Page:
Within these decisions are sub-decisions and incidentals which require some details. Most of those details can be implemented into the Estate Planning documents which have teeth to be upheld under our laws. We may also use Instructional Letters (Family Letters, Loved One Letters, etc.) which typically have no legal basis to be enforced but are useful to obtain insightful information from the decedent family member.

Steps To Take

  1. Update Estate Plan Update all Estate Planning documents (Living Trust, Will, Powers of Attorney, etc.) to present law and your selection of present fiduciaries and dispositive intentions. Remember, your Successor Trustee and Agent in your Financial Durable Power of Attorney will control your assets should you lose capacity.
  2. Inventory Assets Update your Schedules of Assets to the present including account numbers and computer passwords. Send a copy of the updated Schedules of Assets (excluding passwords) to your trusted advisors (attorney, financial planner, etc.). I prepare a Schedule A for Trust assets and a Schedule B for Non-Trust assets like IRAs, all insurance policies, annuities, pensions, etc.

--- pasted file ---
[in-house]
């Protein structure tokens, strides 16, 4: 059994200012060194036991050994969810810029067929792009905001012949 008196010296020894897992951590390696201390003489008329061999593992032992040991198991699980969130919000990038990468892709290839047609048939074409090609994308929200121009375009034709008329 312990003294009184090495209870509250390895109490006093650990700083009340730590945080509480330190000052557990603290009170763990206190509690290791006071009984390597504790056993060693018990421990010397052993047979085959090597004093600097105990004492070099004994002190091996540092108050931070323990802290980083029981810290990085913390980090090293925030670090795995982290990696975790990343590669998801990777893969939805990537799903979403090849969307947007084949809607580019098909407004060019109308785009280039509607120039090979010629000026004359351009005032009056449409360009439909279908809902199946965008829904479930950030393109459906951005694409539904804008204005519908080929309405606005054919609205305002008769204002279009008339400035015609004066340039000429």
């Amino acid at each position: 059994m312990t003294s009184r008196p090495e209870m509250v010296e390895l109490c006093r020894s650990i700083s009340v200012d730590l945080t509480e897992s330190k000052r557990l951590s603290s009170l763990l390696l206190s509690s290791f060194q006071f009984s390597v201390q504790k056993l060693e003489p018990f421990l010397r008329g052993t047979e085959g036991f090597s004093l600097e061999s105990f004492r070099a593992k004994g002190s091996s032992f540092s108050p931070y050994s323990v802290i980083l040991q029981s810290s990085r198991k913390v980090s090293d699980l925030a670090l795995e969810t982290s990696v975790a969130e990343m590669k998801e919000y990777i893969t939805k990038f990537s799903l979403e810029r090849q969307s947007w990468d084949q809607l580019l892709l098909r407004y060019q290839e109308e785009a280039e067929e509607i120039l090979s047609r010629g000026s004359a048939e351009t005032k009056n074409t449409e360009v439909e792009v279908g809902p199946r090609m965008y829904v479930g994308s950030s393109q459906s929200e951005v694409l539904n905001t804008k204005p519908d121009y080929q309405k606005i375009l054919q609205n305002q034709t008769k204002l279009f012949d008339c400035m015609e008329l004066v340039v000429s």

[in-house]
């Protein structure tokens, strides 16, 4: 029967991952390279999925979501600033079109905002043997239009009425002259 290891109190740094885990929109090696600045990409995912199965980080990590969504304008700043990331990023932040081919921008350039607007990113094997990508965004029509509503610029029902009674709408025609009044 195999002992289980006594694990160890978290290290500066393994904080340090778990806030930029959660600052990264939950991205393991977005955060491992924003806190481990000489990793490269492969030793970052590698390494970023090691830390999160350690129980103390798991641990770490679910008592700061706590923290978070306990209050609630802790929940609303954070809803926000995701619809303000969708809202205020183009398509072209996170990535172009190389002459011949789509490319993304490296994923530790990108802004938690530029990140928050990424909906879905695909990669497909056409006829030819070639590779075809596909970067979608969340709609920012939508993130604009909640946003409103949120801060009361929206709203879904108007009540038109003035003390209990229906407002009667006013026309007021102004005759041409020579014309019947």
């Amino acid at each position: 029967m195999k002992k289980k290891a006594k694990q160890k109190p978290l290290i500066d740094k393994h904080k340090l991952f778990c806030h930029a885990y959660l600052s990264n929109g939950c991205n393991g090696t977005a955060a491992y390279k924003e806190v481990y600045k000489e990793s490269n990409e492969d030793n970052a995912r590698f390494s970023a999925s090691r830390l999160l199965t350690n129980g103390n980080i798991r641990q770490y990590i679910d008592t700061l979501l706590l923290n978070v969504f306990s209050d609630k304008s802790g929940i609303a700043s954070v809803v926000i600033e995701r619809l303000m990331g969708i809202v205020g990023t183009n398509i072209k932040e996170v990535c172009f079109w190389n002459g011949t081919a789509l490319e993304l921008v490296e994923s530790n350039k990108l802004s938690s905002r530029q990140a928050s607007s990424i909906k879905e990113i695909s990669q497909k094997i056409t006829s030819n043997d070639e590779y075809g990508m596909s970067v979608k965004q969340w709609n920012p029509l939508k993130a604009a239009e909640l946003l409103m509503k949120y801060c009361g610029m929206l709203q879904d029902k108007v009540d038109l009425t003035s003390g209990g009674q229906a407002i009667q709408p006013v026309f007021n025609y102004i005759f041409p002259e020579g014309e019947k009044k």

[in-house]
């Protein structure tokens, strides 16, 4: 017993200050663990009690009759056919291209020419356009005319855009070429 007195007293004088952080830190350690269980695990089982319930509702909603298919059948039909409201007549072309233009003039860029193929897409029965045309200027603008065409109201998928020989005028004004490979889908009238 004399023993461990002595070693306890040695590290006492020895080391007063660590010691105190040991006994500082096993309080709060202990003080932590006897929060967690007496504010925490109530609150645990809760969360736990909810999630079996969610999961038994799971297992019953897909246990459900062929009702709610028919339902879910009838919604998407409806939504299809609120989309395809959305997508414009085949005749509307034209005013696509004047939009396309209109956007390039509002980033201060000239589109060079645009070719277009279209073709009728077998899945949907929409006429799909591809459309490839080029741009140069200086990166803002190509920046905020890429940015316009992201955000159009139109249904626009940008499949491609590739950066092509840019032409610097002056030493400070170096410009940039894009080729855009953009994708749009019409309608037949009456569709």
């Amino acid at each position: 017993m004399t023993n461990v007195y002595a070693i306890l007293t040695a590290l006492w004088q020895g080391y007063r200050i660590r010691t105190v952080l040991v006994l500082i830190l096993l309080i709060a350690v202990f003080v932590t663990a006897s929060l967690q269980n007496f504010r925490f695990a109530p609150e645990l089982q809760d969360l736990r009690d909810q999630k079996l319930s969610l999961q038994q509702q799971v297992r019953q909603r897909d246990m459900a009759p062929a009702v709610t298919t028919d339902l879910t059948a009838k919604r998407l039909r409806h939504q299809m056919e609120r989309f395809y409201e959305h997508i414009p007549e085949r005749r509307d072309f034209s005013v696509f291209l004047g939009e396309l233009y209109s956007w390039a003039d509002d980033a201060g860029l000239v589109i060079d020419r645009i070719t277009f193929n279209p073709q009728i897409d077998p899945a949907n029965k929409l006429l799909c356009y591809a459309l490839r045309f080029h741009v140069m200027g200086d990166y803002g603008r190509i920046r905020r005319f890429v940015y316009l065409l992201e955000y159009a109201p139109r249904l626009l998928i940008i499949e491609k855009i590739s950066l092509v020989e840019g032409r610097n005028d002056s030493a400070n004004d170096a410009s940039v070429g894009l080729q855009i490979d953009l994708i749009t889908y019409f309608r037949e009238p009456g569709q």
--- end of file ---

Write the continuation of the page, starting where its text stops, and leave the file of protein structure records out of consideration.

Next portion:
3. Confirm Trust Titling Check the titling of all of your assets. Take a look at your real property tax statement and see that it lists your residence and other real property in the Trust name. When you receive your bank and investment statements they should reflect on the first page that such funds are in the name of your Trust. If you have a safe deposit box, make sure that it is titled in the name of your Trust or designate other family members to have access.
  4. Financial Plan Review This is also a good time to obtain a financial review with your financial planner to obtain a basis in appreciated investments and an overall performance update. If you have a trusted financial planner, CPA or other professional who has invested for your benefit, include his/her name in your Trust or Financial DPA with an instruction that your Successor Trustee and agent in your Financial DPA continue to utilize his/her services regarding your investments, tax advice, etc. This will allow for a continuation of your investment philosophy.